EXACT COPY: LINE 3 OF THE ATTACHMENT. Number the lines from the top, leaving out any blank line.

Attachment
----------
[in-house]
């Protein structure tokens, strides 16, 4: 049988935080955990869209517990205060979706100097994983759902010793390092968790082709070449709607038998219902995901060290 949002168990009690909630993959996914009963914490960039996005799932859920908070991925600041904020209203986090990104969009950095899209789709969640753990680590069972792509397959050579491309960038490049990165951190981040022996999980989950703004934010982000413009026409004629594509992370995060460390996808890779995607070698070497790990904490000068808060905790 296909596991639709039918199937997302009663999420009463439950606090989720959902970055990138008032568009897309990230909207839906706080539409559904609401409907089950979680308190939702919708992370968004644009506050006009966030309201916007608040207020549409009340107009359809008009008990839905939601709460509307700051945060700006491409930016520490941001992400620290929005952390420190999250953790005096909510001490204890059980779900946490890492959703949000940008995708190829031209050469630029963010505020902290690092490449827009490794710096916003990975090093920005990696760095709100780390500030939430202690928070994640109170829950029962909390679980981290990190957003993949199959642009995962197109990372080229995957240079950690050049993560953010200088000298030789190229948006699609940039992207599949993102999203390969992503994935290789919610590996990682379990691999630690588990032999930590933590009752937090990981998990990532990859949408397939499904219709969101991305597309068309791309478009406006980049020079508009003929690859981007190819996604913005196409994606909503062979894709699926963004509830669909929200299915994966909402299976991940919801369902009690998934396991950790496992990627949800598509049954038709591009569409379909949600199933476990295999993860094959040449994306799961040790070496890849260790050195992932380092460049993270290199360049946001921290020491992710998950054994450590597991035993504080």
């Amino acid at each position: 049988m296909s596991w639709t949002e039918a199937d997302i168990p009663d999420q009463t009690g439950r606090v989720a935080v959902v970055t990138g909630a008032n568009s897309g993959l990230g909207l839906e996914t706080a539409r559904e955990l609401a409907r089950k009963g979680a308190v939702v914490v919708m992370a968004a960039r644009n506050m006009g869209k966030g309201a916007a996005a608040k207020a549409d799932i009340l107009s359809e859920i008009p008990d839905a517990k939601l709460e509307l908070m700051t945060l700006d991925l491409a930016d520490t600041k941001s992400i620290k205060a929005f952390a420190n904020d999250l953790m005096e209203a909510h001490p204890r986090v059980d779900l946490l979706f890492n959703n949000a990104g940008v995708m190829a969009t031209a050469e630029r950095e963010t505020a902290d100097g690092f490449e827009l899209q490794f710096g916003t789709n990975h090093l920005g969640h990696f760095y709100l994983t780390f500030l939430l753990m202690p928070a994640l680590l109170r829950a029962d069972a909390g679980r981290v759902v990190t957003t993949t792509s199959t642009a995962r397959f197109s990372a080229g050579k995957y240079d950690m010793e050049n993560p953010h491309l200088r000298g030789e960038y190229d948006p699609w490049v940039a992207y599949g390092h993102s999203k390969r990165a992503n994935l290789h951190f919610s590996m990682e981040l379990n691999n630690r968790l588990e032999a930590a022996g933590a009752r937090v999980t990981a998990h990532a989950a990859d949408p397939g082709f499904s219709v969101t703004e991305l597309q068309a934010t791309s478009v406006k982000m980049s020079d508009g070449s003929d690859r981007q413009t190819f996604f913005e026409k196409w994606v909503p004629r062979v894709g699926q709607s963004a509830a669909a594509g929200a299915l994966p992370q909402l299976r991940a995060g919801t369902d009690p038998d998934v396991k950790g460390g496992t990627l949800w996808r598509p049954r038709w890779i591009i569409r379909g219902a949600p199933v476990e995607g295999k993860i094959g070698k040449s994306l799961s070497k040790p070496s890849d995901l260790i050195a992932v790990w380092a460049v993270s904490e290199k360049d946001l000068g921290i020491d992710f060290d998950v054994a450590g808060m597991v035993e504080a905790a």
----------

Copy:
């Amino acid at each position: 049988m296909s596991w639709t949002e039918a199937d997302i168990p009663d999420q009463t009690g439950r606090v989720a935080v959902v970055t990138g909630a008032n568009s897309g993959l990230g909207l839906e996914t706080a539409r559904e955990l609401a409907r089950k009963g979680a308190v939702v914490v919708m992370a968004a960039r644009n506050m006009g869209k966030g309201a916007a996005a608040k207020a549409d799932i009340l107009s359809e859920i008009p008990d839905a517990k939601l709460e509307l908070m700051t945060l700006d991925l491409a930016d520490t600041k941001s992400i620290k205060a929005f952390a420190n904020d999250l953790m005096e209203a909510h001490p204890r986090v059980d779900l946490l979706f890492n959703n949000a990104g940008v995708m190829a969009t031209a050469e630029r950095e963010t505020a902290d100097g690092f490449e827009l899209q490794f710096g916003t789709n990975h090093l920005g969640h990696f760095y709100l994983t780390f500030l939430l753990m202690p928070a994640l680590l109170r829950a029962d069972a909390g679980r981290v759902v990190t957003t993949t792509s199959t642009a995962r397959f197109s990372a080229g050579k995957y240079d950690m010793e050049n993560p953010h491309l200088r000298g030789e960038y190229d948006p699609w490049v940039a992207y599949g390092h993102s999203k390969r990165a992503n994935l290789h951190f919610s590996m990682e981040l379990n691999n630690r968790l588990e032999a930590a022996g933590a009752r937090v999980t990981a998990h990532a989950a990859d949408p397939g082709f499904s219709v969101t703004e991305l597309q068309a934010t791309s478009v406006k982000m980049s020079d508009g070449s003929d690859r981007q413009t190819f996604f913005e026409k196409w994606v909503p004629r062979v894709g699926q709607s963004a509830a669909a594509g929200a299915l994966p992370q909402l299976r991940a995060g919801t369902d009690p038998d998934v396991k950790g460390g496992t990627l949800w996808r598509p049954r038709w890779i591009i569409r379909g219902a949600p199933v476990e995607g295999k993860i094959g070698k040449s994306l799961s070497k040790p070496s890849d995901l260790i050195a992932v790990w380092a460049v993270s904490e290199k360049d946001l000068g921290i020491d992710f060290d998950v054994a450590g808060m597991v035993e504080a905790a």